Why You May Need To Inspect Your Home Before Buying Insurance Coverage
There are cases where you don't have to inspect your home before buying homeowners insurance and there are also cases where the home inspection is a prerequisite for the coverage. Here are some of the cases where you may need an inspection.
The House Is Very Old
Extremely old homes have unique risks that their newer counterparts may not have. The plumbing system may be deteriorating and prone to leaks, the electrical system may be outdated and risky, and many of the building materials may be breaking down. For this reason, your home insurance company may have your old home inspected before they can sell you coverage or determine your rates. The inspection is necessary to help the insurer know exactly what risks they are dealing with.
You Have a Unique Home
A unique house is any house that cannot be labeled as a standard or conventional home; it stands out from your usual idea of a home. For example, a unique home may be constructed in an unconventional design or with unconventional materials. Examples include homes built with purely recycled materials, homes built in the shape of everyday objects (such as a football-shaped home) or homes converted from everyday objects (such as bus converted into a home). Such a home will require a pre-coverage inspection because it has unique risks that your insurance carrier has probably never dealt with. An inspection is necessary to identify these risks so that the insurer knows exactly what they are dealing with.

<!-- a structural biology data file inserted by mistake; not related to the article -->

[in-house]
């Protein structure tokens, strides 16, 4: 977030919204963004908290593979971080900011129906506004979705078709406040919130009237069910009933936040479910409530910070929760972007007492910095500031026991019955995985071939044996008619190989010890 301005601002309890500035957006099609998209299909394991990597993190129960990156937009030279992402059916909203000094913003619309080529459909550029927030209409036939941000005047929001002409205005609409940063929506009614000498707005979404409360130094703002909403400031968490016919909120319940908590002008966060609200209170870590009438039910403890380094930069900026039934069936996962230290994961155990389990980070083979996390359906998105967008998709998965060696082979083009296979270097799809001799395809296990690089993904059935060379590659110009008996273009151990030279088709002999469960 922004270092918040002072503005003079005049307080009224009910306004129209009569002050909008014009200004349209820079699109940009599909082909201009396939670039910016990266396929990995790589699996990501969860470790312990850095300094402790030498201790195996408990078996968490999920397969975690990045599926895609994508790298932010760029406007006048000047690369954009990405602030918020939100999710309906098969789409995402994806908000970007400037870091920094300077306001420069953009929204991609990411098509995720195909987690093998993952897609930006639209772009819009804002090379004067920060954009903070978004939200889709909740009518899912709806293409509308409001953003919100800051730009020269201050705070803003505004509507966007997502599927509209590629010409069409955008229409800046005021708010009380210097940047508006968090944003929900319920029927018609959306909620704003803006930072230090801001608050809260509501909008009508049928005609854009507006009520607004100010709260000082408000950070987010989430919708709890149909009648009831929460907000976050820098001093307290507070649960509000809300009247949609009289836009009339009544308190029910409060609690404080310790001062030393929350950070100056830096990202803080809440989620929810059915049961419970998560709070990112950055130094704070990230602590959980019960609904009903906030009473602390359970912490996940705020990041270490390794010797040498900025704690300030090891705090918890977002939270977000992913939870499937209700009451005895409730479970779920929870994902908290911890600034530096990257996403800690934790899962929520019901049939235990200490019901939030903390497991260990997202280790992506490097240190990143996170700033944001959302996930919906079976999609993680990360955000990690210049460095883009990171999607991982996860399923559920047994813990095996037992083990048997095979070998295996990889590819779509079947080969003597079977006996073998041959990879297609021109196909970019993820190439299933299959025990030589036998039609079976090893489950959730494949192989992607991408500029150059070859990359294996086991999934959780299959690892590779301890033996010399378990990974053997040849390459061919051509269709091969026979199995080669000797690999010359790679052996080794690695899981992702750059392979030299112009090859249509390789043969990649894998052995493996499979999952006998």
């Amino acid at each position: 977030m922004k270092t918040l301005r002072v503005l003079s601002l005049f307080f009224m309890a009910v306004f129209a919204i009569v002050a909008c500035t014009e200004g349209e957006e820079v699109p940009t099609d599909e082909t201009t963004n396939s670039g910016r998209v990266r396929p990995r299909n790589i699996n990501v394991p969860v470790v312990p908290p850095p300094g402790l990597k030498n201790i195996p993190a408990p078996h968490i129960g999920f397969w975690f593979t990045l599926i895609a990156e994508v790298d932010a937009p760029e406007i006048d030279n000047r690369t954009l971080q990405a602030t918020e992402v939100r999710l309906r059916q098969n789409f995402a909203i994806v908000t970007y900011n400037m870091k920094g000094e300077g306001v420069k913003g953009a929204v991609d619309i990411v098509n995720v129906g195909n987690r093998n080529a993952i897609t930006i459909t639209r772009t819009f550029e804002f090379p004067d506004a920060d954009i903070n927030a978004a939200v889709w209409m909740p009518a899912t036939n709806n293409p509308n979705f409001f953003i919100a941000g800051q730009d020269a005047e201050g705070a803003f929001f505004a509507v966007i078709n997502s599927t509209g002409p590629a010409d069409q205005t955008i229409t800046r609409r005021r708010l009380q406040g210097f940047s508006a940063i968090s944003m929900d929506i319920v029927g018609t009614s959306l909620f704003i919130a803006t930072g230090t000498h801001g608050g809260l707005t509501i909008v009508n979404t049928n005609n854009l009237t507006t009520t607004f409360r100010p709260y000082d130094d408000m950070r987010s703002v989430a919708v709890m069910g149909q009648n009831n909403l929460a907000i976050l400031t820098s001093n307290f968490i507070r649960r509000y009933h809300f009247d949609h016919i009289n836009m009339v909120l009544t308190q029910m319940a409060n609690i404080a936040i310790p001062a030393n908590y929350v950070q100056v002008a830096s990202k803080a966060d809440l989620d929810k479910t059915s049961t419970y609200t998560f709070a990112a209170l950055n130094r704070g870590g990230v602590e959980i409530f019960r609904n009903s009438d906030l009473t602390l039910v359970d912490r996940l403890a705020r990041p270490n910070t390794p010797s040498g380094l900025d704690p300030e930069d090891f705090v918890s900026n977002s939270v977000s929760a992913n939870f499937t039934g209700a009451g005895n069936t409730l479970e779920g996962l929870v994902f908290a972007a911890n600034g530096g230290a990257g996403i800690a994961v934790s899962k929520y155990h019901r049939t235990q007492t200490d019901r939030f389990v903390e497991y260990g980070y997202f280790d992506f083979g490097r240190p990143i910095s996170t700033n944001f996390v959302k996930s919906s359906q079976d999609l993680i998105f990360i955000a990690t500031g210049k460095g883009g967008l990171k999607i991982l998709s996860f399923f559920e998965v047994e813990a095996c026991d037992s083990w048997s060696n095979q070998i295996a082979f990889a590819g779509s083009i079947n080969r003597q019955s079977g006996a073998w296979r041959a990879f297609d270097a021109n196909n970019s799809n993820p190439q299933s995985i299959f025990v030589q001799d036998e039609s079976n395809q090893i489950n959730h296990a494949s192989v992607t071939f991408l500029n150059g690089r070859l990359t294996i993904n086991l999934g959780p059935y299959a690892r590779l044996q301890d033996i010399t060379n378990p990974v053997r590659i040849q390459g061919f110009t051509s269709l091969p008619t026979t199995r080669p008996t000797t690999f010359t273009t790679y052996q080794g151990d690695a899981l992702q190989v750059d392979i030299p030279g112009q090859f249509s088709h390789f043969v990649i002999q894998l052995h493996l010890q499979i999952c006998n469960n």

When You Buy A New Home
Most home insurance carriers will also require an inspection when you buy a new home and want to insure it. This may be the case even if you are an existing customer and you plan to add the new home, say a vacation home, to your existing policy. This makes sense because the new house may be featuring risks that your current home doesn't have.
Your Home Insurance Carrier Requires It
Home insurance companies have different policies that necessitate home inspections under different circumstances. For example, one company may require a home inspection for its new clients while another carrier may require home inspections under specific circumstances (like after a modification). Therefore, this is something you should get clarification on from your insurance agent or carrier of choice.
Hopefully, the home inspection will not reveal any defects or dangers that may hike up or threaten your home insurance coverage. If such defects are discovered, however, you just need to fix them up to your insurer's satisfaction and you are good to go.